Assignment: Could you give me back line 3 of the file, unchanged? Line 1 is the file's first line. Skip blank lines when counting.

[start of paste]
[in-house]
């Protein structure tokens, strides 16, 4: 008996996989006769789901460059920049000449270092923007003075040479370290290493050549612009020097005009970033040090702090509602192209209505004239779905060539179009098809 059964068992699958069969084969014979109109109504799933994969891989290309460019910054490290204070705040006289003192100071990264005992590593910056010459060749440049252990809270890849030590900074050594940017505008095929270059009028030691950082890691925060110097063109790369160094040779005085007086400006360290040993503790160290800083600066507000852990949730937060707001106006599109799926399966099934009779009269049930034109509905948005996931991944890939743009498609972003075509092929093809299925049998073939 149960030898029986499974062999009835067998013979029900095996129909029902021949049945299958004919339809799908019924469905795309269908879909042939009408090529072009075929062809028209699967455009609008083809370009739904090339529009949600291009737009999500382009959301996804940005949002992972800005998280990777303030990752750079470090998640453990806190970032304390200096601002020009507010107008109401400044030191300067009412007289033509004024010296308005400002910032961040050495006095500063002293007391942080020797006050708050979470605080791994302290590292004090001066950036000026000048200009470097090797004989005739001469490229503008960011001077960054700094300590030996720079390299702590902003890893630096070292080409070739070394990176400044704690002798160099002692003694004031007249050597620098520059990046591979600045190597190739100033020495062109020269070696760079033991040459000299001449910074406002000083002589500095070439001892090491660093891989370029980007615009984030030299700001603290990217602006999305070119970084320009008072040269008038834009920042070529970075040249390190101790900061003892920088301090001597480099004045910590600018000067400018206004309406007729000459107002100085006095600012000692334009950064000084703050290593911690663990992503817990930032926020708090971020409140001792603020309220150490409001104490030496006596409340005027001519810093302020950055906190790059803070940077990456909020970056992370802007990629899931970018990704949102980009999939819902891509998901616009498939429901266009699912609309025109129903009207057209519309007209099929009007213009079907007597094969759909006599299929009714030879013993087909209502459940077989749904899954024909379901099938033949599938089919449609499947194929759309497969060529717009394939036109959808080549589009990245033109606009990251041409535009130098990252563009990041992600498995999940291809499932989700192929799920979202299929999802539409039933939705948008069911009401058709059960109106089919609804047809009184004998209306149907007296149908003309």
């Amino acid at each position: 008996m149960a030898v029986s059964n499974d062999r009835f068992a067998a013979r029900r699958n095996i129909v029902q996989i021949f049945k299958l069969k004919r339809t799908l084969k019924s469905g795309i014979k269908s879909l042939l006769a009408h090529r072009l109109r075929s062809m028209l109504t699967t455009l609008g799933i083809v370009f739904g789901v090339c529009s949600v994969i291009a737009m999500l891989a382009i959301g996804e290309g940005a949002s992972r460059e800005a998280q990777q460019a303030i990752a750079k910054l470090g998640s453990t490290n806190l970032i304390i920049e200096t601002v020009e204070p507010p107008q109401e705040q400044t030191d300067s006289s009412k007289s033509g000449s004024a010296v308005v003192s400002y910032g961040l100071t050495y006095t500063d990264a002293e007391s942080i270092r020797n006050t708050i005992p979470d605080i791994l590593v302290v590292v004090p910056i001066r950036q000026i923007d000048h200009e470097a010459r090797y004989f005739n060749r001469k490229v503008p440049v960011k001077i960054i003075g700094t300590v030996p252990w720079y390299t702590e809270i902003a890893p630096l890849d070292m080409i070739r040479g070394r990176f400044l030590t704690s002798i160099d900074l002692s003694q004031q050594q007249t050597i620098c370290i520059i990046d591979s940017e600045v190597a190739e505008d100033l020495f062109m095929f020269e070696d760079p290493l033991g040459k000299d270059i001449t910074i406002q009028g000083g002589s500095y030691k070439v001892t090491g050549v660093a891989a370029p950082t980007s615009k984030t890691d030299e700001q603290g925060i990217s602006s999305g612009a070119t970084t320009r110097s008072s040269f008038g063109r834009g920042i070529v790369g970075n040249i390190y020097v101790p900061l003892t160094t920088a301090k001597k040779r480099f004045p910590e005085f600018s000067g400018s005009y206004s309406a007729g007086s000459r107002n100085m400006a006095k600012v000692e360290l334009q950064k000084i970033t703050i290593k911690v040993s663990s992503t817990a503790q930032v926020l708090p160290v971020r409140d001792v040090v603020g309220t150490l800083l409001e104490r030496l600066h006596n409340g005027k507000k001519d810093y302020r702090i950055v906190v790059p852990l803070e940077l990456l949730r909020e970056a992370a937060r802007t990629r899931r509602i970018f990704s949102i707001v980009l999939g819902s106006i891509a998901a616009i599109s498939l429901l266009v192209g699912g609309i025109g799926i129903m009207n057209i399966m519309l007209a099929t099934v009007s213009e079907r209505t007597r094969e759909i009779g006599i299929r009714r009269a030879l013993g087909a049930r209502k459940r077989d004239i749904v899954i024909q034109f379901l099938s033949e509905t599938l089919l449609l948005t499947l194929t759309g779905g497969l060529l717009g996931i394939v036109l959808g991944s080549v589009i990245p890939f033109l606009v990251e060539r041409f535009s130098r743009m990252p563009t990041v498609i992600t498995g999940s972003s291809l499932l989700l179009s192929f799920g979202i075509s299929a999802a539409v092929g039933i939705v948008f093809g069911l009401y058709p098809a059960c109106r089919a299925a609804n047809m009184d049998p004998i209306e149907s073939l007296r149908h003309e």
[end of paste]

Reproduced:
């Amino acid at each position: 008996m149960a030898v029986s059964n499974d062999r009835f068992a067998a013979r029900r699958n095996i129909v029902q996989i021949f049945k299958l069969k004919r339809t799908l084969k019924s469905g795309i014979k269908s879909l042939l006769a009408h090529r072009l109109r075929s062809m028209l109504t699967t455009l609008g799933i083809v370009f739904g789901v090339c529009s949600v994969i291009a737009m999500l891989a382009i959301g996804e290309g940005a949002s992972r460059e800005a998280q990777q460019a303030i990752a750079k910054l470090g998640s453990t490290n806190l970032i304390i920049e200096t601002v020009e204070p507010p107008q109401e705040q400044t030191d300067s006289s009412k007289s033509g000449s004024a010296v308005v003192s400002y910032g961040l100071t050495y006095t500063d990264a002293e007391s942080i270092r020797n006050t708050i005992p979470d605080i791994l590593v302290v590292v004090p910056i001066r950036q000026i923007d000048h200009e470097a010459r090797y004989f005739n060749r001469k490229v503008p440049v960011k001077i960054i003075g700094t300590v030996p252990w720079y390299t702590e809270i902003a890893p630096l890849d070292m080409i070739r040479g070394r990176f400044l030590t704690s002798i160099d900074l002692s003694q004031q050594q007249t050597i620098c370290i520059i990046d591979s940017e600045v190597a190739e505008d100033l020495f062109m095929f020269e070696d760079p290493l033991g040459k000299d270059i001449t910074i406002q009028g000083g002589s500095y030691k070439v001892t090491g050549v660093a891989a370029p950082t980007s615009k984030t890691d030299e700001q603290g925060i990217s602006s999305g612009a070119t970084t320009r110097s008072s040269f008038g063109r834009g920042i070529v790369g970075n040249i390190y020097v101790p900061l003892t160094t920088a301090k001597k040779r480099f004045p910590e005085f600018s000067g400018s005009y206004s309406a007729g007086s000459r107002n100085m400006a006095k600012v000692e360290l334009q950064k000084i970033t703050i290593k911690v040993s663990s992503t817990a503790q930032v926020l708090p160290v971020r409140d001792v040090v603020g309220t150490l800083l409001e104490r030496l600066h006596n409340g005027k507000k001519d810093y302020r702090i950055v906190v790059p852990l803070e940077l990456l949730r909020e970056a992370a937060r802007t990629r899931r509602i970018f990704s949102i707001v980009l999939g819902s106006i891509a998901a616009i599109s498939l429901l266009v192209g699912g609309i025109g799926i129903m009207n057209i399966m519309l007209a099929t099934v009007s213009e079907r209505t007597r094969e759909i009779g006599i299929r009714r009269a030879l013993g087909a049930r209502k459940r077989d004239i749904v899954i024909q034109f379901l099938s033949e509905t599938l089919l449609l948005t499947l194929t759309g779905g497969l060529l717009g996931i394939v036109l959808g991944s080549v589009i990245p890939f033109l606009v990251e060539r041409f535009s130098r743009m990252p563009t990041v498609i992600t498995g999940s972003s291809l499932l989700l179009s192929f799920g979202i075509s299929a999802a539409v092929g039933i939705v948008f093809g069911l009401y058709p098809a059960c109106r089919a299925a609804n047809m009184d049998p004998i209306e149907s073939l007296r149908h003309e």